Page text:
Gravity: MCP23017 IIC 16 Digital IO Expansion Module (DFR0626)

This is a placeholder topic for “Gravity: MCP23017 IIC 16 Digital IO Expansion Module” comments.

This is an IO expansion module that based on the chip MCP23017. The module can expand additional 16 IOs. It can set 8 IIC addresses, which means with this module, … read more

Read more

1 Like

I am having difficulty confirming my DFR0626 Expansion Board is working.

I have even resorted to running the Button Press sketch on the site but cannot get a Button Press.

How else to test the board? Ground connected. 5V on VCC pins.

1 Like

Hi Anthony,

Welcome to the forum, can you please post a photo of your hardware setup? You never know what a second-set of eyes might pick out. Once we’ve double-checked all the hardware connections we can try replicating your setup here to see if we get the same issues running the same sample code.

1 Like

Hi Trent
Thanks for responding.
The button has 2 wires (change colour in photos) , one ground (on PA7), the other, signal on PA0.
The expansion board is connected to the IIC pins on the Sensor Shield V5


Hi @Anthony121625

To confirm, is this the code you’re running? I can see in DFrobot’s comments that the pin GPA0 is set up as INPUT, and not INPUT_PULLUP. That would imply that you need to connect the other side of the button to VCC rather than GND to register a button press. If you swap that connection and re-run the script that ought to fix it.

Other thoughts

I personally don’t like this approach though, and much prefer the way you have wired the circuit up, with the button pulling PA0 to the ground. If you wish to leave the circuit like this, try changing this line
mcp.pinMode(/*pin = */mcp.eGPA0, /*mode = */INPUT);

to this instead:
mcp.pinMode(mcp.eGPA0, INPUT_PULLUP);

Of course, your switch logic is now inverted, so you’ll have to invert the logic that detects a button press eg.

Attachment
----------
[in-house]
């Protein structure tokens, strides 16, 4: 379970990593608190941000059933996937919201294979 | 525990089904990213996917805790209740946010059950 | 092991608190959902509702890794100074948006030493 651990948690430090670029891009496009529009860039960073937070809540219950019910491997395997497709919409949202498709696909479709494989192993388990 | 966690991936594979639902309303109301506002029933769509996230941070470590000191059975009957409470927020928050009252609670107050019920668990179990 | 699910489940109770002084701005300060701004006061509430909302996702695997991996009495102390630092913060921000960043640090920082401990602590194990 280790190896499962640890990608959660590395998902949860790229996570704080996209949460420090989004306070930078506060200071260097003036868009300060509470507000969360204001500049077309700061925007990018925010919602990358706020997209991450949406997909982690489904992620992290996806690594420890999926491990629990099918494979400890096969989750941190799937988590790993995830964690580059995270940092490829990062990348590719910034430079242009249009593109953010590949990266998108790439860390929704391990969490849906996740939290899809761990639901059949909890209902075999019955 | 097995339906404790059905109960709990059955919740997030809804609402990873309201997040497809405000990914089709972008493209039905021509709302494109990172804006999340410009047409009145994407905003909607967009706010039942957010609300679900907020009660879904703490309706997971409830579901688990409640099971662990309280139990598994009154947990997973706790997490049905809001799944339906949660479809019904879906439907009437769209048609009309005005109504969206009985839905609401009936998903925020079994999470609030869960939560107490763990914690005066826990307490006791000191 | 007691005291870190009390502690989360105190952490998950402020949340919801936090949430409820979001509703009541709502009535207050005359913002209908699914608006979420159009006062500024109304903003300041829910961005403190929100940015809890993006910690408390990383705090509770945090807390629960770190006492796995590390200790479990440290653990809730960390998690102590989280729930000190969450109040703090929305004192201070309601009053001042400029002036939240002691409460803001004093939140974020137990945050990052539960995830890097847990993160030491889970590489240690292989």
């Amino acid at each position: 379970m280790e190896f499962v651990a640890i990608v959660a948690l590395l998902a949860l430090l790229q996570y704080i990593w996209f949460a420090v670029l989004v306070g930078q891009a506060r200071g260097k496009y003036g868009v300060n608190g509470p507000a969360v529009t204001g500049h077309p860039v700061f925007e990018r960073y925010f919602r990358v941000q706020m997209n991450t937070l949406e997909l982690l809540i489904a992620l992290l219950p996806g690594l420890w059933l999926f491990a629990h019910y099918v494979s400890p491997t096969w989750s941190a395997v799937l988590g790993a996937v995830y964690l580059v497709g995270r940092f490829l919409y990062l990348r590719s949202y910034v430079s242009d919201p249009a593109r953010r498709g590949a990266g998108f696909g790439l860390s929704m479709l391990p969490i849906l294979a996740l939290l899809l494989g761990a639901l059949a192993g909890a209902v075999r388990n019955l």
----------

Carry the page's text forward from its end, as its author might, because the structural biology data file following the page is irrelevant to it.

uint8_t value = ~mcp.digitalRead(/*pin = */mcp.eGPA0); // Note the ~ (NOT) operator at the start of the line

If you still have trouble, perhaps we should simplify the circuit - just for testing. There could be an intermittent connection somewhere: What happens if you run the sketch and just connect PA0 to VCC (or ground) using a single jumper wire?


Hi Michael
Thanks for your help. Yes, that is the code I am/was running.
The board does indeed work.
Not only that, I re-introduced my DFR0576 multiplexor into the project and , , once again, communication with the button was successful.
As suggested, I changed the pinmode to INPUT_PULLUP.
I preferred an alternative to the ~ NOT approach, testing value==0 for a button press.
Thanks for introducing me to INPUT_PULLUP.


I have a further challenge using the DFR0626 Expansion Board and that is handling PWM values sent by a Spectrum AR8000 receiver.
I successfully handle these via Arduino Uno digital pins using code like this:

pinMode(pinAUX1, INPUT); // Flap/Arm Servo
ch4 = pulseIn(pinAUX1, HIGH, 250000); 
int flapset = map(ch4, 1000,2000, -500, 500); //center over zero
flapset = constrain(flapset, -255, 255); //only pass values whose absolutes are
                                   //valid pwm values Flap0 = 255, flap 1 = (>10/<10 i.e. 0 +/- 10), flap 2 = -255

Attaching the signal cable from the AR8000 to the extender board port PA0, I am having trouble get any reaction to movement of the AR8000 flap switch using this code:

mcp.pinMode(/*pin = */mcp.eGPA0, /*mode = */INPUT_PULLUP);
 uint8_t valuemcp = mcp.digitalRead(/*pin = */mcp.eGPA0);

ch4 = pulseIn(mcp.eGPA0, HIGH, 250000);
Guidance appreciated.

Sadly I doubt you’ll be able to treat the extended IO exactly the same as you can the Arduino IO.
GPIO extenders are great for basic IO like buttons and LEDs. They don’t have the same functionality as the microcontroller’s GPIO however. You won’t be able to perform high-speed IO functions like frequency-measurement or pulse measurement with pulseIn().



1 Like

Hi Anthony,

If you’re looking to get some more PWM pins out of your dev board I would investigate using another MCU and setting it up as an I2C or UART slave.
There’s a bit of dev work involved but definitely achievable - I’d check out the Pico for a low cost microcontroller with lots of grunt!


1 Like